It’s not that you can’t do two things at once. It’s that your mind can only focus on doing one thing at a time.
Research backs this up. One study showed that people who multitask struggle more with focus, are more easily distracted, and don’t do well when it comes to switching tasks.
Multitasking is bad news period. So resist the urge to do more than one thing at a time.
6. Pull the plug on distractions
I’ve been known to exhibit binge behavior when it comes to certain foods that I like. Almond butter, almonds, gluten-free cupcakes from GiGi’s, if these things are within reach, I will have a difficult time not partaking.
So my solution when I’m trying to cut back, is to not bring them in the house. Because once I know they are near, I put my willpower in an unfair battle.
If you struggle to get focused because you are easily distracted, you’ve got to prepare yourself to win in advance by not giving your distractions a chance to tempt you.
So if social media lures you away from your work, remove the apps from your phone, or log yourself out of them. These added barriers make it difficult for you to blindly check status updates.
If surfing the web is your drug of choice, try working for a few hours in a place where you can’t access the internet.
Know your triggers. And then devise and implement a plan to help you not give in to them.
7. Work with your willpower (rather than against it)
When it comes to getting better at focus there will be a degree of willpower involved. What most people don’t realize, is that willpower gets depleted as you go about making various decisions throughout the day.
To counteract this, you should engage in the activities that require you to have the most amount of focus, when your willpower is at its strongest.
That’s generally in the morning. After a full night’s sleep, our willpower battery has been recharged. At the end of the day, it’s almost depleted.
Remember this entrepreneur who had a tough time focusing on doing things for her business at the end of a long day?
After a full day of making decisions at her day job, and getting her workout completed, her willpower storage was almost at zero. As a result, it was very difficult for her to tap into it to help her work on her blog or other activities to advance her business.
But if she were to do the work for her business when she had more willpower, say in the morning before she goes to her day job, science suggests she’d have a better time focusing on the tasks she needs to complete.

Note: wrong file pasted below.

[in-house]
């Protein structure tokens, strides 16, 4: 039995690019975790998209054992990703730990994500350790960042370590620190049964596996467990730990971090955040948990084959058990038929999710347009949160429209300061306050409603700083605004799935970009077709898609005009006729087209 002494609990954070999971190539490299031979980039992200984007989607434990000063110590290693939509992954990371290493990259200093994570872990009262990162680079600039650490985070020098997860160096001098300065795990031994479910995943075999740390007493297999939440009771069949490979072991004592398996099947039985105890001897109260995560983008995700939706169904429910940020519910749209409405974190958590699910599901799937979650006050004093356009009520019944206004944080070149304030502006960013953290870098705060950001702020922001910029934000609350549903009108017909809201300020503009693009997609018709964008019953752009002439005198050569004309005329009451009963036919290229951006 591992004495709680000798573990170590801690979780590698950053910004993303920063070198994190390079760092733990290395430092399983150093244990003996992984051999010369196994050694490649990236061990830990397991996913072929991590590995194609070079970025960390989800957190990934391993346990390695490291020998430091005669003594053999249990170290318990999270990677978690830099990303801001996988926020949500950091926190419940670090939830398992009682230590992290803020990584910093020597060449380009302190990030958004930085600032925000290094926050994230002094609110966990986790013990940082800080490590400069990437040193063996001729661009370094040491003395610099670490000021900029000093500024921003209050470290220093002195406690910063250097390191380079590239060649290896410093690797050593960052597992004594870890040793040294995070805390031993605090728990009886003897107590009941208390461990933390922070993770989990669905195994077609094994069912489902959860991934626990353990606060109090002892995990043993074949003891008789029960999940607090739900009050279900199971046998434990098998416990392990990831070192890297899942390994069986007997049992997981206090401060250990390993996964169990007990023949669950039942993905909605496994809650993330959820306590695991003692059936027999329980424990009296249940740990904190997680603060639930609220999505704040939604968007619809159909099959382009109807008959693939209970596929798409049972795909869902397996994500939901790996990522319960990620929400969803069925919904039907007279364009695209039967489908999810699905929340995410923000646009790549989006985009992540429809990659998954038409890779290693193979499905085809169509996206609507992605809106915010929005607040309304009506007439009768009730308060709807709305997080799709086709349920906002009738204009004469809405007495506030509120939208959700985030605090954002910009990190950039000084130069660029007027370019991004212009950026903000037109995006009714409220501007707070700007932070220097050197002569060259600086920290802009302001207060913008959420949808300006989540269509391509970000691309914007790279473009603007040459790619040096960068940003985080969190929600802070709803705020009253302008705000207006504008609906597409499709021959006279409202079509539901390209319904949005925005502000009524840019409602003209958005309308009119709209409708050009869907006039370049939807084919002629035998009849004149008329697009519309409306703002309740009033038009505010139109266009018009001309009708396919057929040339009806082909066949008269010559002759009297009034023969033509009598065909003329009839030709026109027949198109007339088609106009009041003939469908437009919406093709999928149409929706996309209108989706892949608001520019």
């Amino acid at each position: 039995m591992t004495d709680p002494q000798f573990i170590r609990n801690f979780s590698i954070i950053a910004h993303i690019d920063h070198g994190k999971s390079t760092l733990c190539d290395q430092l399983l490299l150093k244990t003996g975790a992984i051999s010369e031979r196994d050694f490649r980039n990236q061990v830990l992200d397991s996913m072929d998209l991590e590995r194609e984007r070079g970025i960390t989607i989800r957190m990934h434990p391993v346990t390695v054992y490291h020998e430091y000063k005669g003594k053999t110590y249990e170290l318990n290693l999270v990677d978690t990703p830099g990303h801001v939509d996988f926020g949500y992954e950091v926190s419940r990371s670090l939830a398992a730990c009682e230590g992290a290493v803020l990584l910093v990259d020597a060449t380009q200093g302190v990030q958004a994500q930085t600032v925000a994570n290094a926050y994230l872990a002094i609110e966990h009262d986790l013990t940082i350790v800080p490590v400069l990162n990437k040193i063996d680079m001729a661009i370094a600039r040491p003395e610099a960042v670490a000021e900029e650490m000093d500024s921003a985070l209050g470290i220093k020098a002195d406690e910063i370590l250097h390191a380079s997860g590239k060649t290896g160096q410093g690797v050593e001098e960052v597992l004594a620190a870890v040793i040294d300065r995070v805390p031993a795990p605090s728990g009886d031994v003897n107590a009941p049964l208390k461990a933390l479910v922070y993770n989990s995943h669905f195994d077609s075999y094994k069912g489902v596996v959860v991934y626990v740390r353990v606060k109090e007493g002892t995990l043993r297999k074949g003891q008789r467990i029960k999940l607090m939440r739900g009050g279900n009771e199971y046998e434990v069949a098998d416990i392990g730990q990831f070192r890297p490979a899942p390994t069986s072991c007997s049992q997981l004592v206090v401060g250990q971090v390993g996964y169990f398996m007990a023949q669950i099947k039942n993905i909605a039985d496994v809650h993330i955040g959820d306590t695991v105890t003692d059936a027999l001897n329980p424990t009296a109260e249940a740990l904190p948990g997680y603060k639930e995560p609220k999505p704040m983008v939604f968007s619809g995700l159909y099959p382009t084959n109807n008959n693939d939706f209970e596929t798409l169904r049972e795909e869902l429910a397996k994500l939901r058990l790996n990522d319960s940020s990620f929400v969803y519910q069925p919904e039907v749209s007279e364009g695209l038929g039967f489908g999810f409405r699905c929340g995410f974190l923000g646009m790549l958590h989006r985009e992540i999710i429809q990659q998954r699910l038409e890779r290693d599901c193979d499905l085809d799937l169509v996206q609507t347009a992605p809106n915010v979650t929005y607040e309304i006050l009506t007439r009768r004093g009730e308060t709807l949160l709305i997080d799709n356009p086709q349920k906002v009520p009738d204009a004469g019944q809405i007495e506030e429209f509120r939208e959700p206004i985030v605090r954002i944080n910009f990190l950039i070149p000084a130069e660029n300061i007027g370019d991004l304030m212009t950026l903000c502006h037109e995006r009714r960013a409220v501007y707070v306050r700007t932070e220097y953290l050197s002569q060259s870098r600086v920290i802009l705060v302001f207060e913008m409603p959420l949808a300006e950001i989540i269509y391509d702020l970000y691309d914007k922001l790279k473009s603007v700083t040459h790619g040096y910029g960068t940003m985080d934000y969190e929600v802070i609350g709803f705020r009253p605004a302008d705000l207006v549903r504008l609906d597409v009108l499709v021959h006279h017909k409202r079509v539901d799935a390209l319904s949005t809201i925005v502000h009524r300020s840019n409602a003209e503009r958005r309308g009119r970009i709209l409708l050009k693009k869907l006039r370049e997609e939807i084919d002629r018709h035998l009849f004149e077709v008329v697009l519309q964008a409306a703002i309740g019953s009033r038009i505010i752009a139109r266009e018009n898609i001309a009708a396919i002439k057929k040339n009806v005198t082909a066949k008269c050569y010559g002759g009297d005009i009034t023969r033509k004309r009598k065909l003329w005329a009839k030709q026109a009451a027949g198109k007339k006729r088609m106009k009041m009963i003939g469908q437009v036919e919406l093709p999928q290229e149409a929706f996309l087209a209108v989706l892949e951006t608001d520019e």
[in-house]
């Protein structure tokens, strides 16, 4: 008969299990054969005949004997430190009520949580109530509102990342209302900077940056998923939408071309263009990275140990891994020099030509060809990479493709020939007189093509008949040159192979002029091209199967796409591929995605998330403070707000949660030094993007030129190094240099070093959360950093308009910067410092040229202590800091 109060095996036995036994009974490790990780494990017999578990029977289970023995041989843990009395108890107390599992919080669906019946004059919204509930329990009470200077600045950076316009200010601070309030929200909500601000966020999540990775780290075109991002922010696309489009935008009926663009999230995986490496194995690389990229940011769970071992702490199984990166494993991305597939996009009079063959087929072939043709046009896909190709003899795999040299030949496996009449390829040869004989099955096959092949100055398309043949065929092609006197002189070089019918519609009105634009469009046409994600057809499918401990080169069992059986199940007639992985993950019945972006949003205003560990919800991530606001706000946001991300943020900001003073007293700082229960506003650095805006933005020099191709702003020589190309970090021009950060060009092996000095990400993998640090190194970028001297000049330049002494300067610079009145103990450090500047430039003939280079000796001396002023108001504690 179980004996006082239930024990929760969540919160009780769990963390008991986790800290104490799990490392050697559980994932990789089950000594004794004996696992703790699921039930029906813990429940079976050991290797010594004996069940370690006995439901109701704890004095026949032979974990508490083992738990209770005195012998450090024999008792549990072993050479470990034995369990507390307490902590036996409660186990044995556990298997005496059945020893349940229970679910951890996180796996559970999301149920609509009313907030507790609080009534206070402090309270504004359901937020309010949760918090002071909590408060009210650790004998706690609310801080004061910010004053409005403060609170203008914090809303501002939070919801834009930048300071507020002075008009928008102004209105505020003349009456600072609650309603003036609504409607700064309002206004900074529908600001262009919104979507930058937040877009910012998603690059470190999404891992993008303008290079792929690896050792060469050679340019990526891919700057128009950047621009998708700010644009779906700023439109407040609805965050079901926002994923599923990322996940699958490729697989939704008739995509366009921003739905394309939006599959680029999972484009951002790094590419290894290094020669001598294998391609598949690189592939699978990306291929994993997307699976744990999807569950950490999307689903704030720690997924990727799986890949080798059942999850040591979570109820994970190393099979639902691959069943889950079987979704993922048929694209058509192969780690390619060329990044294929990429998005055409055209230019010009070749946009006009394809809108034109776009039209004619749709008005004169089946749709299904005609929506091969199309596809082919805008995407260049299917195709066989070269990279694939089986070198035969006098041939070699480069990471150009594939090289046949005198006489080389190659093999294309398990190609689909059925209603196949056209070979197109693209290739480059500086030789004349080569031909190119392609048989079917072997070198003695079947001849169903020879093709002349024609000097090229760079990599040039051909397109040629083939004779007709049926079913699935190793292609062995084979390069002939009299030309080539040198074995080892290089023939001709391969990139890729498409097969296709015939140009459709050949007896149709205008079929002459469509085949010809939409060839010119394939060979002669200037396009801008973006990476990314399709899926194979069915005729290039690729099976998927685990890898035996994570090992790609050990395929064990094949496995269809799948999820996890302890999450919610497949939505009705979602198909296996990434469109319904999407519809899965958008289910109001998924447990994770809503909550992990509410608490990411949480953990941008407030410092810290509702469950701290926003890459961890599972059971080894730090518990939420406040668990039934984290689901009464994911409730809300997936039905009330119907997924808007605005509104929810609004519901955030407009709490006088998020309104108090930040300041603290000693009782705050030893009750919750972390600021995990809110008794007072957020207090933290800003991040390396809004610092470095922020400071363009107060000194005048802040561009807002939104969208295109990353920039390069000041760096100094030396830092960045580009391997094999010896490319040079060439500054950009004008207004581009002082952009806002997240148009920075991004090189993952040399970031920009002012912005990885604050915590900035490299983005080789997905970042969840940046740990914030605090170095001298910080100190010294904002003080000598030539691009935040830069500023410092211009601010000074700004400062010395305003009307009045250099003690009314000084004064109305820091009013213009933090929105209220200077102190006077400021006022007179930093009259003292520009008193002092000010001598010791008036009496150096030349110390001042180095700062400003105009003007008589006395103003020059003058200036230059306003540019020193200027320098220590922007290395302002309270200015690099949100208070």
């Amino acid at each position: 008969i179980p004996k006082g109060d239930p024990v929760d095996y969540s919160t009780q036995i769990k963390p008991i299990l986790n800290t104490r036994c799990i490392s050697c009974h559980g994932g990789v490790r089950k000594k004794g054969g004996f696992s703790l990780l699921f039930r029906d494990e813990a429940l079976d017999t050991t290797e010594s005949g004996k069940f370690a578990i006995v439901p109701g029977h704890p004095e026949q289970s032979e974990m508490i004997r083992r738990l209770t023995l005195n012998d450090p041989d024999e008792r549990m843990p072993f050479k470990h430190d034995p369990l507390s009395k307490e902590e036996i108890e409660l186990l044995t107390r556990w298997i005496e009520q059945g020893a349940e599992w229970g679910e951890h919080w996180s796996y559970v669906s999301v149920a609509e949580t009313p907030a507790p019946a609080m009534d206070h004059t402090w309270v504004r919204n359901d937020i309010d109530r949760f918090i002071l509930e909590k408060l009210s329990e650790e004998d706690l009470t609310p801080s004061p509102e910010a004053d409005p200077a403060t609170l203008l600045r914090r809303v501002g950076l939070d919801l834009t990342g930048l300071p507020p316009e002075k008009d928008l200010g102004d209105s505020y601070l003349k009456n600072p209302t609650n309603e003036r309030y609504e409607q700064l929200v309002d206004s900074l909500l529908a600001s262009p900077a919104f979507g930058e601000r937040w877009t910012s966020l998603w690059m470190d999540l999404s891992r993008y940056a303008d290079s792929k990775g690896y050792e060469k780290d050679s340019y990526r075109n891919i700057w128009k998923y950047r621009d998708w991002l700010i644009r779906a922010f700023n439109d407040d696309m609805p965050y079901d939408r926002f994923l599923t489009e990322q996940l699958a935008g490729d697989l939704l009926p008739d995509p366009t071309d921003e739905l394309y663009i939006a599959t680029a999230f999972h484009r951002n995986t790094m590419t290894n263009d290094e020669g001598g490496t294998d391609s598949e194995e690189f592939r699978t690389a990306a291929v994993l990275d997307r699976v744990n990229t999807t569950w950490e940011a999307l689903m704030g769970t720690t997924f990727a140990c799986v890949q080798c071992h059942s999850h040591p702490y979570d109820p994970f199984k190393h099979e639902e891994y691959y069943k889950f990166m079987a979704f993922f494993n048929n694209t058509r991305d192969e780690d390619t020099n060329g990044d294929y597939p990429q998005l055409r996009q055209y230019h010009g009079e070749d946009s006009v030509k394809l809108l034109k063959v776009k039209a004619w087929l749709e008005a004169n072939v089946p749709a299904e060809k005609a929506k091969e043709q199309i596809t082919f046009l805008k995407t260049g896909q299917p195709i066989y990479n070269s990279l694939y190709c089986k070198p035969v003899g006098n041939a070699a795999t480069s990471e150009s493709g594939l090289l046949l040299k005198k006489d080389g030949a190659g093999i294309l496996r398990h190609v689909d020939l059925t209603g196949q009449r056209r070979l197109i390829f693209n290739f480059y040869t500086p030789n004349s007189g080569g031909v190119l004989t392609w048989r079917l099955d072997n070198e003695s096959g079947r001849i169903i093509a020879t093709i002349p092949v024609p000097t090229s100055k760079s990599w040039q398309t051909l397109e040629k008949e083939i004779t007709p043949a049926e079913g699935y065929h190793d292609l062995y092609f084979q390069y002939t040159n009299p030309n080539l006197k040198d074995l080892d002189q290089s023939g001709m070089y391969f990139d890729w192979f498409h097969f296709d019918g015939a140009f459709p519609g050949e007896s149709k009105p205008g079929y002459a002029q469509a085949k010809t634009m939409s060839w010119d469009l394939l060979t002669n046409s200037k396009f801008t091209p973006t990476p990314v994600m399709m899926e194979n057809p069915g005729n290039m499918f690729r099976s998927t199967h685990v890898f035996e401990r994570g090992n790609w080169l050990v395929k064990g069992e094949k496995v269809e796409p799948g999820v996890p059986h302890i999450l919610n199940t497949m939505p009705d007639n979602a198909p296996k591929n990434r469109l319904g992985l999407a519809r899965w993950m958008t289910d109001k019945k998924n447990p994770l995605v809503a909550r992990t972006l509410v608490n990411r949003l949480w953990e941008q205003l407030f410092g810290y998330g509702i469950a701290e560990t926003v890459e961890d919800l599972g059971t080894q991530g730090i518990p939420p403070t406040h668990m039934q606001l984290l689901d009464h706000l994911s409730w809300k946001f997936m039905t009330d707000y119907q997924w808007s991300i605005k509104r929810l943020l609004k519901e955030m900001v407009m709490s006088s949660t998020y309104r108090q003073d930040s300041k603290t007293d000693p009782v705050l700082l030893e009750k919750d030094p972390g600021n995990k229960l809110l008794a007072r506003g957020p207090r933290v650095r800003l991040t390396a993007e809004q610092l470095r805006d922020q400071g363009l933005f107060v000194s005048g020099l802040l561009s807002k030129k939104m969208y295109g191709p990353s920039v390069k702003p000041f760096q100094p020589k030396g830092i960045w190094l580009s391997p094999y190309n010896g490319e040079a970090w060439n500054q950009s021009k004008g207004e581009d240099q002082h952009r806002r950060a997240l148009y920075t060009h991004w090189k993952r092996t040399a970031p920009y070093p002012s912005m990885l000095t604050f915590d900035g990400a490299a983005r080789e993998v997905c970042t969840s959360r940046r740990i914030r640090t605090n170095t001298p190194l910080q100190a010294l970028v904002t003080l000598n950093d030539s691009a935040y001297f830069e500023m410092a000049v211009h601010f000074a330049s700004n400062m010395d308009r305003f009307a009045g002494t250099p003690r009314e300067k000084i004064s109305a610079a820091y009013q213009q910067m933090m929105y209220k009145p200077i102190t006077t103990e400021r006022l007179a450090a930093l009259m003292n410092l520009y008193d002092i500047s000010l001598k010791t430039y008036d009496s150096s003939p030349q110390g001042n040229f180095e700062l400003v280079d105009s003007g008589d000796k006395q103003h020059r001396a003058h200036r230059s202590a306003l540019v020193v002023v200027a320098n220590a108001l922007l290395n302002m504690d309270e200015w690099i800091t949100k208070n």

8. Leverage the power of automaticity
When was the last time you had to focus intensely on brushing your teeth? Or on how to walk? Or cooking your favorite meal?
I’ll bet very little effort went into them because your brain is already hardwired on how to do it. That’s the power of a habit.
When you’ve got habits in place designed to help you focus, automaticity kicks in making it easier for you to complete the task. And because of the automaticity, you’ll have to rely less on your willpower to get it done.
For instance, let’s say you want to write a book and you’re having trouble focusing on getting it done. Instead of trying to will yourself to crank out the chapters, get in the habit of writing at least one hundred words each day.
Eventually, your brain will get hardwired to writing each day. As a result, when it’s time for you to sit down and write, automaticity will kick in making it easier for you to accomplish your goal each day.
9. Get good at saying ‘no’
You can’t do everything. And when your to-do list is the size of a mountain, diverting your attention to multiple things is common.
But when you are very clear on what your priorities are, and how you will accomplish them, it makes it easier for you to devote your attention to those few things that matter most.
That means you’ll have to say “no” or “not now” to those activities that don’t align with your leveraged plan of action for reaching your goals.
Here’s Jay Papasan again explaining why shortening your to-do list is so beneficial to you:
10. Track yourself
Data is a great motivator for behavior change. That’s because it’s able to show you what you are actually doing, which often isn’t as fantastic as what we think we are doing.
Ever since I discovered my cell phone tracks my steps, I can’t stop looking at my numbers. And as a result, I’ve been working on getting much more intentional about making sure I move more each day.
What gets measured gets improved.
You can measure how focused you are during the day by keeping track of how you spend your time. Try it for at least a week. Write down every activity you engage in during your work day, hour by hour.
Knowing that you will have numbers staring you in the face telling you how much or how little you did meaningful work, will help you be more intentional about making sure you’re using your time wisely.
It’s time for you to get focused
You can get more done. And you can get it done in less time. And your work can be more impactful.
But you’ve got to focus. Focus your mind. Focus your time. Focus your business.
As such, you’ll enjoy the many benefits that come with activating this superpower.
You’ll be able to make life better.
And you’ll have more time to enjoy it too.